April 4, 2020
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How Does the Opioid Epidemic Differ Throughout the U.S.?

A person interested in studying Public Health or Healthcare Management or medical degree may wonder, “How does the opioid epidemic differ throughout the U.S.?” The opioid epidemic has been going on or more than 10 years, but most parts of the country have seen little in the way of relief. Understanding the epidemiology of the opioid epidemic allows a person to work on strategies for lessening its effects.

Related resource: Top 25 Online MPH Programs (Master’s in Public Health)

Racial Disparities in the American Opioid Epidemic

White people are disproportionately affected by the opioid epidemic. However, studies on healthcare disparities have found that doctors are less likely to take pain complaints of minorities seriously. Minorities receive fewer prescriptions for pain pills compared to whites, leading to more opioid addictions in whites.

Socioeconomic Differences in the Opioid Epidemic

Income plays a huge role in the opioid epidemic in the United States. Multiple studies have found that a lower income level greatly increases a person’s risk of opioid addiction and death. Opioid addiction often begins with an injury or accident that causes a person to be put on disability or lose their job. The pain pills the person receives eventually run out, causing the person to turn to other sources of pain relief. Heroin, fentanyl and carfentanyl are more powerful than oxycodone, hydrocodone or tramadol, and they are less expensive and easier to get on the street. Once a person has an opioid addiction, low income and a lack of health insurance makes it more difficult to get into a treatment program.

Geographic Differences in the Opioid Epidemic

Researchers identified geographic differences in the opioid epidemic. Specifically, they looked at zip code data in different counties in New York and found that zip codes with a lower home value had higher rates of opioid abuse and death. In another study, the National Institute on Drug Abuse published maps indicating the states with the highest death rates from opioid overdoses. Their maps showed that states including Ohio, West Virginia and Kentucky in the Appalachian region and Maine, Maryland, Vermont and Massachusetts in the Northeast had the highest death rates in the United States, at more than 27.9 per 100,000 people. The places with the highest death rates per 100,000 people from opioid overdose include West Virginia, with 49.6 deaths; Ohio, with 39.2 deaths; Washington, D.C., with 34.7; Maryland, with 32.2 deaths; Maine, with 29.9 deaths; Massachusetts, with 28.2 deaths; and Kentucky, with 27.9 deaths.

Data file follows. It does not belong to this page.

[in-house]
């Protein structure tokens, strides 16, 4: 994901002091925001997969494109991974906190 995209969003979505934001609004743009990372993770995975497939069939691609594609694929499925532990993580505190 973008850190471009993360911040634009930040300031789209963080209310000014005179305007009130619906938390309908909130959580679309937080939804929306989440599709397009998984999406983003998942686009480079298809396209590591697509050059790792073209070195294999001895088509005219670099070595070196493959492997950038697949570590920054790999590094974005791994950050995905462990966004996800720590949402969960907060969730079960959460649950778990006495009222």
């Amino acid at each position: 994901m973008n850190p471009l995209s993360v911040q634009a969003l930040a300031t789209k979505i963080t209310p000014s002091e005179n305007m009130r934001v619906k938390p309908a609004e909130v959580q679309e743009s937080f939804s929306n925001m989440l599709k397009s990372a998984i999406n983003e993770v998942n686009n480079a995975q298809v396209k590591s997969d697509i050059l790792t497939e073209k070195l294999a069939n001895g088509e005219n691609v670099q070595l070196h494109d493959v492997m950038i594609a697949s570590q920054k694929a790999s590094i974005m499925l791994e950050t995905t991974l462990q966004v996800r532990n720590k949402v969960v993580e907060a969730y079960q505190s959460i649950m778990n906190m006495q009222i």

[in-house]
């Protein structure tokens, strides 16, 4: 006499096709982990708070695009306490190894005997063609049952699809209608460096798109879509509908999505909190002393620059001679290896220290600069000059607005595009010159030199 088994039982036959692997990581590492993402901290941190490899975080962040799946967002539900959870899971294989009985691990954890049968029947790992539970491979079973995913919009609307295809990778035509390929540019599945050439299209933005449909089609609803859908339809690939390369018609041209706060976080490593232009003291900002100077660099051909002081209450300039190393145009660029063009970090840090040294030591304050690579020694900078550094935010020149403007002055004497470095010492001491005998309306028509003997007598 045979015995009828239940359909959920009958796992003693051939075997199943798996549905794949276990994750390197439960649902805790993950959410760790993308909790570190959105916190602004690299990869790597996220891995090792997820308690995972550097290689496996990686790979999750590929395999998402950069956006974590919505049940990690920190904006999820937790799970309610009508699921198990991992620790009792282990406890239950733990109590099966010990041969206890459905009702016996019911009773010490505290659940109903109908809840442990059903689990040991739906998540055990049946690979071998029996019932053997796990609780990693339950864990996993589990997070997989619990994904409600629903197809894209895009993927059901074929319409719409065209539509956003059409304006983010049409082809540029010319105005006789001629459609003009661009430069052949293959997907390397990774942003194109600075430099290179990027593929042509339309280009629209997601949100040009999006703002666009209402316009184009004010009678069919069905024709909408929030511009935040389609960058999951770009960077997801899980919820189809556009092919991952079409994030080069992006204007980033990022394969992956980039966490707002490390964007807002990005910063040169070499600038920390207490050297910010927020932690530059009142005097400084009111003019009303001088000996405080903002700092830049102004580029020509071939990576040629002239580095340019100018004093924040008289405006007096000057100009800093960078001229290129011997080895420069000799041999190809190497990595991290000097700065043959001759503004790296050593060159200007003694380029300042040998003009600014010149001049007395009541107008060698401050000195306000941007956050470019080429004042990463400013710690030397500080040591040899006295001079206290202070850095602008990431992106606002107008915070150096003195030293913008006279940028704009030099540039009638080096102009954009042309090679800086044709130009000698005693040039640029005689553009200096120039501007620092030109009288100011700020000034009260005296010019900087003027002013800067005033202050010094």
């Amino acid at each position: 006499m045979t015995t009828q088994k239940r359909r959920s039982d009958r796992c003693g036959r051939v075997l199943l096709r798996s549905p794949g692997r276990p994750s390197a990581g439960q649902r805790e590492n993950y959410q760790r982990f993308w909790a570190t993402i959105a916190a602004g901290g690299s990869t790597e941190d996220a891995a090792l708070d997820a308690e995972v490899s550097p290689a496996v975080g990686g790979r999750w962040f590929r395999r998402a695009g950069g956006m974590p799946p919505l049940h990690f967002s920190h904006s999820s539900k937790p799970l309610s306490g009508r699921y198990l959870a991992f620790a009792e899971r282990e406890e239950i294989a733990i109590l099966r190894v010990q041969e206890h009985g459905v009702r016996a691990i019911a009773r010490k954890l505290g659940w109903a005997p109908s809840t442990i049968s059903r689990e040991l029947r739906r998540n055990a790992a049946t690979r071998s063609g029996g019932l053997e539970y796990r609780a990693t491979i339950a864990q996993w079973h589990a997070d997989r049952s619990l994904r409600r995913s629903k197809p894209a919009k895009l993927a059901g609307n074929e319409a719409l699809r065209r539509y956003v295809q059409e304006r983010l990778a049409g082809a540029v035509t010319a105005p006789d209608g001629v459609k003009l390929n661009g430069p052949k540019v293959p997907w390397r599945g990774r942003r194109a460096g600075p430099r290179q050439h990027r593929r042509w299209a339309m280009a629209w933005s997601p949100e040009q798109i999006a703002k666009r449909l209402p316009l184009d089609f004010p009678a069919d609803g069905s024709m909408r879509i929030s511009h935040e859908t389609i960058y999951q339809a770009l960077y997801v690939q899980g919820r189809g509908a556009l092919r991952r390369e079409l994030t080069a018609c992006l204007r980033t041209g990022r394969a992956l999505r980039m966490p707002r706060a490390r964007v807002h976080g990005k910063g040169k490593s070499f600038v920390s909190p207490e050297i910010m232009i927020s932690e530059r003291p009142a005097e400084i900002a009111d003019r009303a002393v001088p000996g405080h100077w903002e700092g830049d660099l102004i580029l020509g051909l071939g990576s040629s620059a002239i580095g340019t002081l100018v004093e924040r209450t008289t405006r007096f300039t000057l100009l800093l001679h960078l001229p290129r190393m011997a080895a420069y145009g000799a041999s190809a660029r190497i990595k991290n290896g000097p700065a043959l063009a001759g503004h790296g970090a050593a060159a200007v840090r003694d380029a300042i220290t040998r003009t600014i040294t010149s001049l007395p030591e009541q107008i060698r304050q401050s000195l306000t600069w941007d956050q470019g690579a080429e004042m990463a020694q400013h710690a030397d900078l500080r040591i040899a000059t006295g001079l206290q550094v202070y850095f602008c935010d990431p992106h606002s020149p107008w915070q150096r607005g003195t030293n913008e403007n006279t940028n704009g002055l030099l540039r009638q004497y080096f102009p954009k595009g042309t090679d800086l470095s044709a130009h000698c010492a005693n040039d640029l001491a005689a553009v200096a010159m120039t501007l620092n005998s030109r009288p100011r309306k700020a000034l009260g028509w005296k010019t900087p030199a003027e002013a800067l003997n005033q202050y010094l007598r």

Age and Gender Differences in the Opioid Epidemic

Statistical studies conducted by researchers at Stony Brook University and published in the American Journal of Preventive Medicine show that there are age and gender differences in the opioid epidemic. The average age of opioid death is 44 years in wealthier socioeconomic areas and 41 years in poorer socioeconomic areas. Men are more likely to die from opioid overdoses compared to women, with 58 to 60 percent of deaths occurring in men, depending on the location.

Knowing how the opioid epidemic differs throughout the United States gives individuals a plan for partnering and taking action. Agencies of the different levels of government and nonprofit organizations also need to know more about the opioid epidemic in order to devise strategies for managing it and decreasing its pervasiveness. Being able to answer, “How does the opioid epidemic differ throughout the U.S.?” is an essential first step in reducing the epidemic’s strength, severity and reach.